‘Minor medical issue’ delays Crew-3 launch
NASA is delaying the launch of Crew-3 to the International Space Station because of a minor medical issue involving one of the mission’s four crew members.
“The issue is not a medical emergency and not related to COVID-19. The launch to the International Space Station was planned for Wednesday, Nov. 3,” NASA said in an update. “The agency takes every effort to protect the crew prior to its launch through a health stabilization plan. Crew-3 astronauts will remain in quarantine at NASA’s Kennedy Space Center in Florida while preparing for their launch.”
NASA and SpaceX are said the earliest launch opportunity is now 11:36 p.m. EDT Nov. 6 (3:36 UTC Nov. 7), 2021, for the Crew-3 mission to launch atop a Falcon 9 rocket from Launch Complex 39A at Kennedy Space Center in Florida.
“Teams will continue to monitor crew health as they evaluate potential launch opportunities at the end of the week,” the agency said.
Crew-3 is slated to take NASA astronauts Raja Chari, Tom Marshburn and Kayla Barron as well as European Space Agency astronaut Matthias Maurer to the International Space Station for a six month stay aboard the orbiting outpost.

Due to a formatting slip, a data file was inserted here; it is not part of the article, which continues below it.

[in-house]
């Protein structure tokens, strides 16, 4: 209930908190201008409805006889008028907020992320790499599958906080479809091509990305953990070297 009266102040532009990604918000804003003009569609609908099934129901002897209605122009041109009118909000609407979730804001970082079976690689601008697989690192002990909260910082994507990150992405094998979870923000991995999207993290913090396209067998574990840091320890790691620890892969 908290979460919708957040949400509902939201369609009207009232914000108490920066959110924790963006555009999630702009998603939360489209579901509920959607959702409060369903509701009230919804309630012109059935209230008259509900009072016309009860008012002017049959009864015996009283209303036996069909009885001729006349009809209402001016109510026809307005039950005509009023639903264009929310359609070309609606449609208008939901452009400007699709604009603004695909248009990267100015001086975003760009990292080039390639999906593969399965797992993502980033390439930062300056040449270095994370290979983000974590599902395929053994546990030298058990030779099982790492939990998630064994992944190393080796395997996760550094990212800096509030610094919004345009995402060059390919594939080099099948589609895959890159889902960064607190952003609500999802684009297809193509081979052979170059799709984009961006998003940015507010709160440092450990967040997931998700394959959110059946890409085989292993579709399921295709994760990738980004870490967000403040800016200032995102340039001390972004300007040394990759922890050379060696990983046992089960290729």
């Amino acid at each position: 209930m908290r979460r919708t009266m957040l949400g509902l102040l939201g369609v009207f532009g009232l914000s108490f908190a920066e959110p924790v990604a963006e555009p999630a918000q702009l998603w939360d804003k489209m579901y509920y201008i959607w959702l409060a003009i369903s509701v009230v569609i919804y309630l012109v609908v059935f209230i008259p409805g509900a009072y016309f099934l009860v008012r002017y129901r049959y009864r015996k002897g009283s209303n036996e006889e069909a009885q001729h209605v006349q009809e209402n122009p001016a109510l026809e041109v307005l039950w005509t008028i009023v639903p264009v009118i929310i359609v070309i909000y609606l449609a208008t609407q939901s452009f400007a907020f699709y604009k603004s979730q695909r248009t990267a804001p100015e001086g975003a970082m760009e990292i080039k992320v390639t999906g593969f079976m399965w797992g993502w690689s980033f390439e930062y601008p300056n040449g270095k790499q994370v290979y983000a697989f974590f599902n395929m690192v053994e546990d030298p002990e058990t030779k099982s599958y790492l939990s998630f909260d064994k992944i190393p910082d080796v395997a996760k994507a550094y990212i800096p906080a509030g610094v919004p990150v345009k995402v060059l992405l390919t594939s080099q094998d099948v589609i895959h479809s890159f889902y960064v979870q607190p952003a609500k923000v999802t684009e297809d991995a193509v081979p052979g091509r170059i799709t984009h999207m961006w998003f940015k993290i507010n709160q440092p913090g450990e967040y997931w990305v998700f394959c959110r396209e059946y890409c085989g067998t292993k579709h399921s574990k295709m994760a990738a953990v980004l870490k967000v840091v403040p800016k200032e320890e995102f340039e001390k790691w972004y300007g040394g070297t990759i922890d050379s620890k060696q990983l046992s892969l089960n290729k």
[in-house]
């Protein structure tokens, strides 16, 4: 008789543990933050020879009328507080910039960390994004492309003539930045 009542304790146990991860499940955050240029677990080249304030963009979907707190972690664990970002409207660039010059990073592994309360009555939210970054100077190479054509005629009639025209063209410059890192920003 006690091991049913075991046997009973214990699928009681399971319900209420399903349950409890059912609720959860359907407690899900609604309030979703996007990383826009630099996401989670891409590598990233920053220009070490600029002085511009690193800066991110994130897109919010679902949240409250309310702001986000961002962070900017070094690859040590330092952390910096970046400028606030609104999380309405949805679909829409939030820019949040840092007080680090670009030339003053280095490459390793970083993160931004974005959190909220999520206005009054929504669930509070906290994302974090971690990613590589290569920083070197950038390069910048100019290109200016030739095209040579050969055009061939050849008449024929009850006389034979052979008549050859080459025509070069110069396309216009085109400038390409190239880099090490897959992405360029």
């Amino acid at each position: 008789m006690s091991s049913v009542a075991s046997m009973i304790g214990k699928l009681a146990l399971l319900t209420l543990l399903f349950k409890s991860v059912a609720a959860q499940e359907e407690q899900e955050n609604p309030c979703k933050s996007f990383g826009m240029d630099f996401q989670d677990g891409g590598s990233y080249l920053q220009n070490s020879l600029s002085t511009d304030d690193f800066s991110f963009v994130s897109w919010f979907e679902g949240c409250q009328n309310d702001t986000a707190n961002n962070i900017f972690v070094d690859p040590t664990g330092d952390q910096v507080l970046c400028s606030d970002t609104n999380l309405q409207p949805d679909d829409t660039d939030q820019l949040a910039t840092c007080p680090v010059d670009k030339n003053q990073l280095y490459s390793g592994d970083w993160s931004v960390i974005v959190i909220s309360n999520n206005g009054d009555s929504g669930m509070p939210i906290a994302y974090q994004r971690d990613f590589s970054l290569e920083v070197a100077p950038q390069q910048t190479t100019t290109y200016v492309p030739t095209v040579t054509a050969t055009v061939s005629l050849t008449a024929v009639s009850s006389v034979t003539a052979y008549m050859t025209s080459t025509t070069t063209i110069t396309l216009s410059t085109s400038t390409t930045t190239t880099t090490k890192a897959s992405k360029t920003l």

The flight was initially supposed to take to the skies on Oct. 31. However, that was delayed because of expected inclement weather in the Falcon 9’s ascent corridor.
This is the third crew rotation mission by SpaceX for NASA and the first flight of Crew Dragon Endurance.
Several days after docking with the ISS, the Crew-2 astronauts — NASA’s Shane Kimbrough and Megan McArthur, Japanese astronaut Akihiko Hoshide and European Space Agency astronaut Thomas Pesquet — are slated to return to Earth in Crew Dragon Endeavour. They have been aboard the outpost since April 2021.
Derek Richardson has a degree in mass media, with an emphasis in contemporary journalism, from Washburn University in Topeka, Kansas. While at Washburn, he was the managing editor of the student run newspaper, the Washburn Review. He also has a blog about the International Space Station, called Orbital Velocity.